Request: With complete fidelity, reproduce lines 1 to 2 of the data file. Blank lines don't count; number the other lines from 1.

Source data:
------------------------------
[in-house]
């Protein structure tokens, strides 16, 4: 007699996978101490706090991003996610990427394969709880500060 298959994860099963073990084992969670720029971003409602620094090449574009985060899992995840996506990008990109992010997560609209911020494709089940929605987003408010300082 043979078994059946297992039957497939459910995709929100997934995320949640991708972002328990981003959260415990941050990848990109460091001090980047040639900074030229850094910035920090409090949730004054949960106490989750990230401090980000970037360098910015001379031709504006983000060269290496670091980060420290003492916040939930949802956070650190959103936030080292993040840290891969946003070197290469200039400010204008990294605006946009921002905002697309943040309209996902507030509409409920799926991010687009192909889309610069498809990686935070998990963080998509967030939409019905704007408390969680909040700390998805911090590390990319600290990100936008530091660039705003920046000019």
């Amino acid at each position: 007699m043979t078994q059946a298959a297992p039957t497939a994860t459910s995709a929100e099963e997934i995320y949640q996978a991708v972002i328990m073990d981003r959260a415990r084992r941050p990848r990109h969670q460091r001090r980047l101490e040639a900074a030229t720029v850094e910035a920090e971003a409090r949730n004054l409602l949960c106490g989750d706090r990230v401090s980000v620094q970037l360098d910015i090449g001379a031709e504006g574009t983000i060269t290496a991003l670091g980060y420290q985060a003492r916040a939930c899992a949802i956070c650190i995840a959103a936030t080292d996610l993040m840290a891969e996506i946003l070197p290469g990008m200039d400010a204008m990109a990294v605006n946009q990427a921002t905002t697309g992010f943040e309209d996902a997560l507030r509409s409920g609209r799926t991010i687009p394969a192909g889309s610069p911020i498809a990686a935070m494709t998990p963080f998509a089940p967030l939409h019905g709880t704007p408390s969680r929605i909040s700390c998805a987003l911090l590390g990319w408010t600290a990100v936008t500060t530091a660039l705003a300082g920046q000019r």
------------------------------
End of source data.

[in-house]
């Protein structure tokens, strides 16, 4: 007699996978101490706090991003996610990427394969709880500060 298959994860099963073990084992969670720029971003409602620094090449574009985060899992995840996506990008990109992010997560609209911020494709089940929605987003408010300082 043979078994059946297992039957497939459910995709929100997934995320949640991708972002328990981003959260415990941050990848990109460091001090980047040639900074030229850094910035920090409090949730004054949960106490989750990230401090980000970037360098910015001379031709504006983000060269290496670091980060420290003492916040939930949802956070650190959103936030080292993040840290891969946003070197290469200039400010204008990294605006946009921002905002697309943040309209996902507030509409409920799926991010687009192909889309610069498809990686935070998990963080998509967030939409019905704007408390969680909040700390998805911090590390990319600290990100936008530091660039705003920046000019």